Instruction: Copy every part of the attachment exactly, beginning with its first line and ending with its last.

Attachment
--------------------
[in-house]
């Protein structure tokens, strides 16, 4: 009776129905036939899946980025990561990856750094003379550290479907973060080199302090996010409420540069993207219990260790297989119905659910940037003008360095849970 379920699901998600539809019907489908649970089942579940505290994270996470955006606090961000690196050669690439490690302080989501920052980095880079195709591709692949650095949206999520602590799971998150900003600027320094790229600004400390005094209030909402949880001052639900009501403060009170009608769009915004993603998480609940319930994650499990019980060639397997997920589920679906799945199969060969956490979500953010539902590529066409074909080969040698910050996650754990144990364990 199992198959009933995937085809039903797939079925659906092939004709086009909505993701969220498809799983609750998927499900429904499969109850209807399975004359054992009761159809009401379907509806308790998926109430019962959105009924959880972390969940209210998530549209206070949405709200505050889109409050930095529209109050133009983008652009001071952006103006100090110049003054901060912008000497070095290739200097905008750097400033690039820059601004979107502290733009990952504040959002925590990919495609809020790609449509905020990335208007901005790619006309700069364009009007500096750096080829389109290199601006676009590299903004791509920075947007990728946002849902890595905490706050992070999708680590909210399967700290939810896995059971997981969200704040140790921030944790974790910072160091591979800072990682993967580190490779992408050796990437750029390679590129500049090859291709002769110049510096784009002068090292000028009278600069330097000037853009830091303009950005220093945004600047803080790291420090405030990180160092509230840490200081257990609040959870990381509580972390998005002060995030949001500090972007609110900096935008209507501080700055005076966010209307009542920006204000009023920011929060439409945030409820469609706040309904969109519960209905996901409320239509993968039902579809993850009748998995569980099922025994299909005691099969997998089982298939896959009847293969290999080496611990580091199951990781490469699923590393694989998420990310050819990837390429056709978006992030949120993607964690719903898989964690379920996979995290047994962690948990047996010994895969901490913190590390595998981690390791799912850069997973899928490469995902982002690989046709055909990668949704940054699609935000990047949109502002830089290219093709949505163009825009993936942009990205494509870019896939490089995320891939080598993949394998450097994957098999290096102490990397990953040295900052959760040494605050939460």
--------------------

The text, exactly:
[in-house]
């Protein structure tokens, strides 16, 4: 009776129905036939899946980025990561990856750094003379550290479907973060080199302090996010409420540069993207219990260790297989119905659910940037003008360095849970 379920699901998600539809019907489908649970089942579940505290994270996470955006606090961000690196050669690439490690302080989501920052980095880079195709591709692949650095949206999520602590799971998150900003600027320094790229600004400390005094209030909402949880001052639900009501403060009170009608769009915004993603998480609940319930994650499990019980060639397997997920589920679906799945199969060969956490979500953010539902590529066409074909080969040698910050996650754990144990364990 199992198959009933995937085809039903797939079925659906092939004709086009909505993701969220498809799983609750998927499900429904499969109850209807399975004359054992009761159809009401379907509806308790998926109430019962959105009924959880972390969940209210998530549209206070949405709200505050889109409050930095529209109050133009983008652009001071952006103006100090110049003054901060912008000497070095290739200097905008750097400033690039820059601004979107502290733009990952504040959002925590990919495609809020790609449509905020990335208007901005790619006309700069364009009007500096750096080829389109290199601006676009590299903004791509920075947007990728946002849902890595905490706050992070999708680590909210399967700290939810896995059971997981969200704040140790921030944790974790910072160091591979800072990682993967580190490779992408050796990437750029390679590129500049090859291709002769110049510096784009002068090292000028009278600069330097000037853009830091303009950005220093945004600047803080790291420090405030990180160092509230840490200081257990609040959870990381509580972390998005002060995030949001500090972007609110900096935008209507501080700055005076966010209307009542920006204000009023920011929060439409945030409820469609706040309904969109519960209905996901409320239509993968039902579809993850009748998995569980099922025994299909005691099969997998089982298939896959009847293969290999080496611990580091199951990781490469699923590393694989998420990310050819990837390429056709978006992030949120993607964690719903898989964690379920996979995290047994962690948990047996010994895969901490913190590390595998981690390791799912850069997973899928490469995902982002690989046709055909990668949704940054699609935000990047949109502002830089290219093709949505163009825009993936942009990205494509870019896939490089995320891939080598993949394998450097994957098999290096102490990397990953040295900052959760040494605050939460």